ONE THING I can’t deny my current visit home, and that’s the hospitality of friends. Because I committed myself to help out with securing daughter Ganda’s academic credentials, I denied myself the pleasure and company of three invitations Tuesday, from a high school classmate (thanks Jerome!) a fraternity brother (thanks Atty Samboy Concepcion and brods!) and political science buddies (salamat Attys Rowel Barba, Eric Acolola and Commissioner Jaime Fortes), each promising a tasty dinner, laughs-a-minute and memories of half a lifetime.
Instead I was chasing documents, pushing papers and schmoozing professors younger than me because I promised my daughter that if ever I got home to the Philippines before she did, I’d do my best to get her what she needed to shorten her course list (she nearly graduated back home) towards a Marketing degree at the Victoria University at Wellington.
But the day before I just couldn’t help but anticipate meeting a couple of groups of people despite the fact that we had agreed to meet on very short notice, less than 24 hours before a lunch and less than 24 hours before a dinner. Even with social networking and SMS messaging at your fingertips, people still need to set aside time from work and play to assemble.
I met my second cousins, siblings Jhun and April, their Mom Nannette and Jhun’s son Gio at Landmark the other day, continuing a lifelong conversation we’ve always had. A towering presence was their dad/husband and one of the most remarkable uncles I’ve had, Atty Renato Montenegro, who must’ve been there with us smiling silently. I marveled at how ageless Tita Nannette stayed, at the durability of April considering the number of graveyard shift hours she logged in at Convergys, the steady development in Jhun’s career as a section chief at a top ten bank, and the personal bests his son Gio put in as a budding marathoner.
But most of all we talked about endless summers in my mom’s (and their dad’s) hometown in Masbate, where days were long and nights were cool. Coconuts were there for the taking, beaches were white, and hunting on horseback was there for anyone who fancied it. Twenty-five years later, I still remembered it like yesterday, and obviously so did my cousins, who have been there probably ten times as much as I have. Just reminiscing, and talking about their sis Ining back in Wellington took up the better part of two hours, and by then everyone had to break up and return to the real world. Thanks and till next time!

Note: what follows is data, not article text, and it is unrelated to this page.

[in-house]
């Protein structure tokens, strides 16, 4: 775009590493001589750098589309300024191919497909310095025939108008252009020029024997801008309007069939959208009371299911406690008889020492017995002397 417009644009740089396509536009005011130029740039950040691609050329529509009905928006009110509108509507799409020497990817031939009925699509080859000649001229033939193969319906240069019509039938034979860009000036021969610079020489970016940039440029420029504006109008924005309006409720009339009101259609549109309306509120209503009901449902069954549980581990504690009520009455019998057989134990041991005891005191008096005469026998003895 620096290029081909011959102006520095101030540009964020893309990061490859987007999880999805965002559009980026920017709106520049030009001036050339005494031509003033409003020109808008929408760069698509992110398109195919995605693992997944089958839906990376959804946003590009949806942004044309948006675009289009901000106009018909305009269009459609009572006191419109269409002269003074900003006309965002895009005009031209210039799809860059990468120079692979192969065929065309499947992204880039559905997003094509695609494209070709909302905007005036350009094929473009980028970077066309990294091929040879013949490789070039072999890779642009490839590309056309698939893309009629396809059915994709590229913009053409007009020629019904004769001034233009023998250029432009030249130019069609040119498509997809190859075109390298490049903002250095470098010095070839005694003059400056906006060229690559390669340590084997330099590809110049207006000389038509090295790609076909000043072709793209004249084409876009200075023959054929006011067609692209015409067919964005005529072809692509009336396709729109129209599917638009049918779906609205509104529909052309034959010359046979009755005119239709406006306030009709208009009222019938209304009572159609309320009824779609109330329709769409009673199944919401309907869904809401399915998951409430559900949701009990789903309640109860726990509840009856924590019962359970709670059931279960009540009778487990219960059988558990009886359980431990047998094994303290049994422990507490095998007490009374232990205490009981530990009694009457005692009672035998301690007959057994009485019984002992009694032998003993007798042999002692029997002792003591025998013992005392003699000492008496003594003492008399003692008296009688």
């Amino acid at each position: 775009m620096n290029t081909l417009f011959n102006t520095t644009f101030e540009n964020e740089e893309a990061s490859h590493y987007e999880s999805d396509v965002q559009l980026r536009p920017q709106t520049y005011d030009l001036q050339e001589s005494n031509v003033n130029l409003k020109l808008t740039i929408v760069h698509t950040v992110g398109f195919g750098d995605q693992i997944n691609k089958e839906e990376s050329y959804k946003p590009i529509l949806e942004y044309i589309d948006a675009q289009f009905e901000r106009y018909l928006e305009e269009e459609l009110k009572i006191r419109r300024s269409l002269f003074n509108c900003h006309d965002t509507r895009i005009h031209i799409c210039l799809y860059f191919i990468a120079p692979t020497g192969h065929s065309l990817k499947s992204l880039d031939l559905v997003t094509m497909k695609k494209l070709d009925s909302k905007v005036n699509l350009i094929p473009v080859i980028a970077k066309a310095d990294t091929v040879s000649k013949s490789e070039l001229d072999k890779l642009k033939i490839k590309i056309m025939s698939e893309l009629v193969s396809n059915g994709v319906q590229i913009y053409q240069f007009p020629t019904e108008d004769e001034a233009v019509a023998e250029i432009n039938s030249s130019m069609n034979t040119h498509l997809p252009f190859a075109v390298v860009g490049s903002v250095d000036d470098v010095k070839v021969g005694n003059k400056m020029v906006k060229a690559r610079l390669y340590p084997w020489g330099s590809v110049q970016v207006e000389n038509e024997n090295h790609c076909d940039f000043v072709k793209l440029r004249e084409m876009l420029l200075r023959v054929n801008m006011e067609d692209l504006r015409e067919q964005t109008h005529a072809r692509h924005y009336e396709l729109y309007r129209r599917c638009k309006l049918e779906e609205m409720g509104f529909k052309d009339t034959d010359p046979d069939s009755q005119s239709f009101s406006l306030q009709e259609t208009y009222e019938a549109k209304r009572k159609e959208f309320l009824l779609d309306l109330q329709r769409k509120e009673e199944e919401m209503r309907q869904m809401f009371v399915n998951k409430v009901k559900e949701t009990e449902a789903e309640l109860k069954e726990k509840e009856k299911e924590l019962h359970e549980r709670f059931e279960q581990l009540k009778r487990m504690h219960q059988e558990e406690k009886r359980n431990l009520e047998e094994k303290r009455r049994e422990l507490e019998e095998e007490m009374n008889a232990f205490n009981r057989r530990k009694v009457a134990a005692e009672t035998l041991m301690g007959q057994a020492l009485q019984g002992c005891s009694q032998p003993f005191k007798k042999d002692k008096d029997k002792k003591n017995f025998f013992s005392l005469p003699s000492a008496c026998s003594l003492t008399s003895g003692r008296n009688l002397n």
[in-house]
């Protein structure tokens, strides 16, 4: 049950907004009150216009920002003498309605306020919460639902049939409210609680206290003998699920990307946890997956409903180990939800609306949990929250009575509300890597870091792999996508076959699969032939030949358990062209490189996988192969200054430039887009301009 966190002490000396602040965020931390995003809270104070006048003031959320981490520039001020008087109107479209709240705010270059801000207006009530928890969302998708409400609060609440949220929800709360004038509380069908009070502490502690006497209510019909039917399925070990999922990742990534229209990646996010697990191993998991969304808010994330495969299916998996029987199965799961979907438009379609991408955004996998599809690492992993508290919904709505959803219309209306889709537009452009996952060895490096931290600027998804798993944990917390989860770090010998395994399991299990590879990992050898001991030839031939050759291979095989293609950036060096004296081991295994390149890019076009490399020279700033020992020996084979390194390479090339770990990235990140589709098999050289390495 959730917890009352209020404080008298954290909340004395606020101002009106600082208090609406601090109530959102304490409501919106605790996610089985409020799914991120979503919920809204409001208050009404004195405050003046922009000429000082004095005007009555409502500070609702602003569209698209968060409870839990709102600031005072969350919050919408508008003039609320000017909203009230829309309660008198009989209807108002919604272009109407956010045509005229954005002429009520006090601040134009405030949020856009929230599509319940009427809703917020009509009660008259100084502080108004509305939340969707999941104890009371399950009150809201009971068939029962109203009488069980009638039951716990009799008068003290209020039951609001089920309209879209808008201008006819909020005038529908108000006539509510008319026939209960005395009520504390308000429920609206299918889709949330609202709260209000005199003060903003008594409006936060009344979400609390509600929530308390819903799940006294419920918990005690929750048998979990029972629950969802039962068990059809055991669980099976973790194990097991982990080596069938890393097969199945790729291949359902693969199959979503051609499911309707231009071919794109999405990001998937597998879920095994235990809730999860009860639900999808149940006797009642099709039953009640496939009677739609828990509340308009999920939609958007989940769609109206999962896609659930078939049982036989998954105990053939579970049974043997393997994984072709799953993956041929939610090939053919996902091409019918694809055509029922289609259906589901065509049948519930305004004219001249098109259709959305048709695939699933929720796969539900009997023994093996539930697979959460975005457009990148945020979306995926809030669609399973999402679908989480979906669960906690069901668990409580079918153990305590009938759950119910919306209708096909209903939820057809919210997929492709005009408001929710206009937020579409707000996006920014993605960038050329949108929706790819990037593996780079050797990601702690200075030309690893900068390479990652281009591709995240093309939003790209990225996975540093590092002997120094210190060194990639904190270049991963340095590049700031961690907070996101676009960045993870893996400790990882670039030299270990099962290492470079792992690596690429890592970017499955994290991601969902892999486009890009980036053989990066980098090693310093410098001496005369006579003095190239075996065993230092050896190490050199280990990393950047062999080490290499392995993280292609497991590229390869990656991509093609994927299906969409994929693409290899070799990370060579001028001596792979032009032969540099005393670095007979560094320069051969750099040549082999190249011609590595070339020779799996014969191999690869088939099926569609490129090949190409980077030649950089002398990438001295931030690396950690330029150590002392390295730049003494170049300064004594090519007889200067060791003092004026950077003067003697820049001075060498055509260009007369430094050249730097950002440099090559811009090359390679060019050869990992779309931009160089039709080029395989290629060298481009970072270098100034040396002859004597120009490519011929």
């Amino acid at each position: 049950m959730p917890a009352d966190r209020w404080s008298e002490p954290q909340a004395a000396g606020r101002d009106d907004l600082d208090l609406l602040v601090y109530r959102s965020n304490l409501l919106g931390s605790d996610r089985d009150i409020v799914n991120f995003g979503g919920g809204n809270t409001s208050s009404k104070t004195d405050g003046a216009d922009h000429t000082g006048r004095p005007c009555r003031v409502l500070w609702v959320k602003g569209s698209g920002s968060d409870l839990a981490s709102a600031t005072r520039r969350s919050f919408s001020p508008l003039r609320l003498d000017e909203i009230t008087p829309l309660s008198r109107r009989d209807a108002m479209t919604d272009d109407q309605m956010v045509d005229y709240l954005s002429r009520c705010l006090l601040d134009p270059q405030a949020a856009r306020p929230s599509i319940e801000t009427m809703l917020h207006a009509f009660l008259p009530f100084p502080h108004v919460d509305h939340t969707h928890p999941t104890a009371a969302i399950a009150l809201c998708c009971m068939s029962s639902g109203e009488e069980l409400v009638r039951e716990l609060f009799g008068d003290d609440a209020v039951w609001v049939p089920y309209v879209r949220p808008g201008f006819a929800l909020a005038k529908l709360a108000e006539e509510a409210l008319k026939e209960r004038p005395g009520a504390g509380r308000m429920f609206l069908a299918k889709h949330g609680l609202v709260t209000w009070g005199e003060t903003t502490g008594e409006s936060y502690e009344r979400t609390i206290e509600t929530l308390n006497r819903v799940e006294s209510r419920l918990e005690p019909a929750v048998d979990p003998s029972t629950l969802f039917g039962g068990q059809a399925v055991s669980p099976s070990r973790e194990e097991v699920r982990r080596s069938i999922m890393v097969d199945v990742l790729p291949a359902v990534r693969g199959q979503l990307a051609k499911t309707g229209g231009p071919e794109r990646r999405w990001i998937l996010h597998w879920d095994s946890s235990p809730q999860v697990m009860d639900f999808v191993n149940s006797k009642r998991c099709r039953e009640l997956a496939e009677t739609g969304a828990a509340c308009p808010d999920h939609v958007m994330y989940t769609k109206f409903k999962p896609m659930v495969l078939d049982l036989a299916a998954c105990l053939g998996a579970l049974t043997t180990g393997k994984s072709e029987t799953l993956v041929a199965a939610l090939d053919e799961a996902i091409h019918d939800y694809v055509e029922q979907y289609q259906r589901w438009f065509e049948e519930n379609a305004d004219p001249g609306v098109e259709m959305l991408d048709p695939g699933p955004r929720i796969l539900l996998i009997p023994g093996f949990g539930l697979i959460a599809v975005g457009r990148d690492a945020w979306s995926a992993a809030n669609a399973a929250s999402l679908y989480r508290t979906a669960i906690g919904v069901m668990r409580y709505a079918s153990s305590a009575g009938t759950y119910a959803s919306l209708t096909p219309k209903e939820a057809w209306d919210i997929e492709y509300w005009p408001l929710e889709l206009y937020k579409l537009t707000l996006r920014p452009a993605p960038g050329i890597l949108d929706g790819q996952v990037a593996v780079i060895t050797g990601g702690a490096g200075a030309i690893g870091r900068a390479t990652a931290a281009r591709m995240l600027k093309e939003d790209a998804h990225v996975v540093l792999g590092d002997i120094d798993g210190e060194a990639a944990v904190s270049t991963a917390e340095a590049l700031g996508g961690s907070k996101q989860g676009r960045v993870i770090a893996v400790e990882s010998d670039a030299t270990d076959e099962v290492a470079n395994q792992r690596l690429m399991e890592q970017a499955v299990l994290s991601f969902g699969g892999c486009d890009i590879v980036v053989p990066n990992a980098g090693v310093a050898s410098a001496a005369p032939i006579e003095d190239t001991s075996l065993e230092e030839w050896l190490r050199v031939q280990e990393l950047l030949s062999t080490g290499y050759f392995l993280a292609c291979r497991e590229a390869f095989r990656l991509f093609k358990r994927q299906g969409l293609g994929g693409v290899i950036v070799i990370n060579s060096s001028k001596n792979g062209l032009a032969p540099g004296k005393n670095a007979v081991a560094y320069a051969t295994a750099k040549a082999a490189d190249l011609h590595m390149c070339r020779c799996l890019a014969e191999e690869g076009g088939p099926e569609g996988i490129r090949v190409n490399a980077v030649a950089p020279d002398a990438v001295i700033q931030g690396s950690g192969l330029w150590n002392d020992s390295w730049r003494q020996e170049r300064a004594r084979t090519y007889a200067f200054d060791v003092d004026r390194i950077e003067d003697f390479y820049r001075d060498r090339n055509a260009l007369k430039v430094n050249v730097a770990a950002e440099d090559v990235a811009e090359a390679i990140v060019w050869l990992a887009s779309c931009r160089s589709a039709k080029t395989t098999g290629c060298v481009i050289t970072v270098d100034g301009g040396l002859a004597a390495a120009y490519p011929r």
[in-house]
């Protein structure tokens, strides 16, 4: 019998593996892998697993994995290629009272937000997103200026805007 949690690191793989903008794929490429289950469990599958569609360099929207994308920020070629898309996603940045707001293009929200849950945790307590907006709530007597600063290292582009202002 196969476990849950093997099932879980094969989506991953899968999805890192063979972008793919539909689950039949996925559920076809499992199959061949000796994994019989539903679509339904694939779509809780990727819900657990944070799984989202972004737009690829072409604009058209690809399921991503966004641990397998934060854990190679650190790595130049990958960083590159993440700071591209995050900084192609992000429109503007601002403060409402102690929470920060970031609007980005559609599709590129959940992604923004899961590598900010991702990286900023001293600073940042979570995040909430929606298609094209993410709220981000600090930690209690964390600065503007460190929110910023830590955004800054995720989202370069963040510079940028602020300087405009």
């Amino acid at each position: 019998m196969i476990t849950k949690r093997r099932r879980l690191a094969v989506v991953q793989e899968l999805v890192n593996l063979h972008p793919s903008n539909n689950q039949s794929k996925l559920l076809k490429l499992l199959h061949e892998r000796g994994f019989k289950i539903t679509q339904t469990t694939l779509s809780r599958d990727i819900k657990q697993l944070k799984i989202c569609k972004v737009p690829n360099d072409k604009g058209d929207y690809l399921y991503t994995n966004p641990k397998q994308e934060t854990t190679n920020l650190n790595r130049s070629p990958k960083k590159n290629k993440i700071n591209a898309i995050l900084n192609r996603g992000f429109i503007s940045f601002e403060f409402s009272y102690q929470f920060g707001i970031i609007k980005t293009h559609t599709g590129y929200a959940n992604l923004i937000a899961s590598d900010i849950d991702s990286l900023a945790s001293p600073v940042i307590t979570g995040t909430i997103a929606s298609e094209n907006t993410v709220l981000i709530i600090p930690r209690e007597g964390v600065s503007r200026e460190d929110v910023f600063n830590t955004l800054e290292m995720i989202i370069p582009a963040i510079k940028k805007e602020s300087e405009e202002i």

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That night I met high school friends who had blazed trails in their separate career paths, and have been all the better for it. One had cornered LPG sales in a major Metro Manila market, another had successfully switched careers from sales to I.T.; a third was a leader in a company that did business in at least a dozen industries in industrializing Philippines, and still another was starting to get both patients and recognition in his/her medical specialty. All I had were my traveler’s tales and notes from all over, but because they had seen so little of me the past decade, I was the star of the night. [ You will forgive me by the way if I don’t identify them by their accomplishments as they are all rather shy about achievement? ]
We talked and joked about a zillion things childishly and childlikely, because as you might know former playmates and schoolmates are the only people we can behave like foolish teenagers with, because they tolerate us and we all did the same thing together, once upon a time.
There was a recurring theme though : Is marriage, or even a life partner, essential to happiness in our day and age? It was more than a discussion in the abstract, as I and my only other married seatmate (obviously happy in his marriage) were in the minority that night.
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Nobody took sides because we all discussed the pros and cons of being in a relationship, but we all agreed that the pursuit of happiness was, reduced to its lowest terms, dependent on the self. We each were responsible (with all respect due to family and lovers) for our personal joy, and we figuratively live and die with that reality.
Other than that, everything else was shallowness and frivolity. There was a little sober talk about our folks in their twilight years, schoolmates who’d met a sudden demise, and the inescapability of terminal illness, but we otherwise couldn’t deny ourselves the guffaws, giggles and mwahahahas that all reunions, even the impromptu ones, churn out.
Just for the record, thanks for rounding us up quicker than we could say I’m coming! Richard, and thanks for making the night memorable Archie, Philip, Gina, and Stef! Mga alamat kayo!